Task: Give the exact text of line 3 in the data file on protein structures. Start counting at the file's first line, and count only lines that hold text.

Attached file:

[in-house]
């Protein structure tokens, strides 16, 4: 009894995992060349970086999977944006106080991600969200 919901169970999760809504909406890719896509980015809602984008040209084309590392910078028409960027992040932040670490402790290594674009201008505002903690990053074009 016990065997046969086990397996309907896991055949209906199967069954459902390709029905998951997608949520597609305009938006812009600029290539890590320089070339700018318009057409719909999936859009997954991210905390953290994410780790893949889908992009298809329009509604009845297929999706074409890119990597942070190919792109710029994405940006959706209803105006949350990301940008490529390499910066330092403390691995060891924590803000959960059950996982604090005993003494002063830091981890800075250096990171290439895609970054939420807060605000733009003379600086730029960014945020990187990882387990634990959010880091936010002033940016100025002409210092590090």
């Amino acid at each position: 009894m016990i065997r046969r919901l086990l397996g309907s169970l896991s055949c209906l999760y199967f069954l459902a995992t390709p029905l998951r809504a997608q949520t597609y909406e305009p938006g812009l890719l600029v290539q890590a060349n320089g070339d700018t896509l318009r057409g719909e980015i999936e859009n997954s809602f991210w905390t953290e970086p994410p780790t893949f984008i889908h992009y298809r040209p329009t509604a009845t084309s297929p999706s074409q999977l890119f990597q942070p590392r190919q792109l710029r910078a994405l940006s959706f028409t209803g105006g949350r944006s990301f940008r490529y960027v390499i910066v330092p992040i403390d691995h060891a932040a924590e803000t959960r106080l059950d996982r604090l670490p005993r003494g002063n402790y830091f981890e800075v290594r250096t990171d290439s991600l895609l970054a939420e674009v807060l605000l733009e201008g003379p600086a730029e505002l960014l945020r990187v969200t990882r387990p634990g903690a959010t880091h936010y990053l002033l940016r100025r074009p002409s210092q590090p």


């Amino acid at each position: 009894m016990i065997r046969r919901l086990l397996g309907s169970l896991s055949c209906l999760y199967f069954l459902a995992t390709p029905l998951r809504a997608q949520t597609y909406e305009p938006g812009l890719l600029v290539q890590a060349n320089g070339d700018t896509l318009r057409g719909e980015i999936e859009n997954s809602f991210w905390t953290e970086p994410p780790t893949f984008i889908h992009y298809r040209p329009t509604a009845t084309s297929p999706s074409q999977l890119f990597q942070p590392r190919q792109l710029r910078a994405l940006s959706f028409t209803g105006g949350r944006s990301f940008r490529y960027v390499i910066v330092p992040i403390d691995h060891a932040a924590e803000t959960r106080l059950d996982r604090l670490p005993r003494g002063n402790y830091f981890e800075v290594r250096t990171d290439s991600l895609l970054a939420e674009v807060l605000l733009e201008g003379p600086a730029e505002l960014l945020r990187v969200t990882r387990p634990g903690a959010t880091h936010y990053l002033l940016r100025r074009p002409s210092q590090p």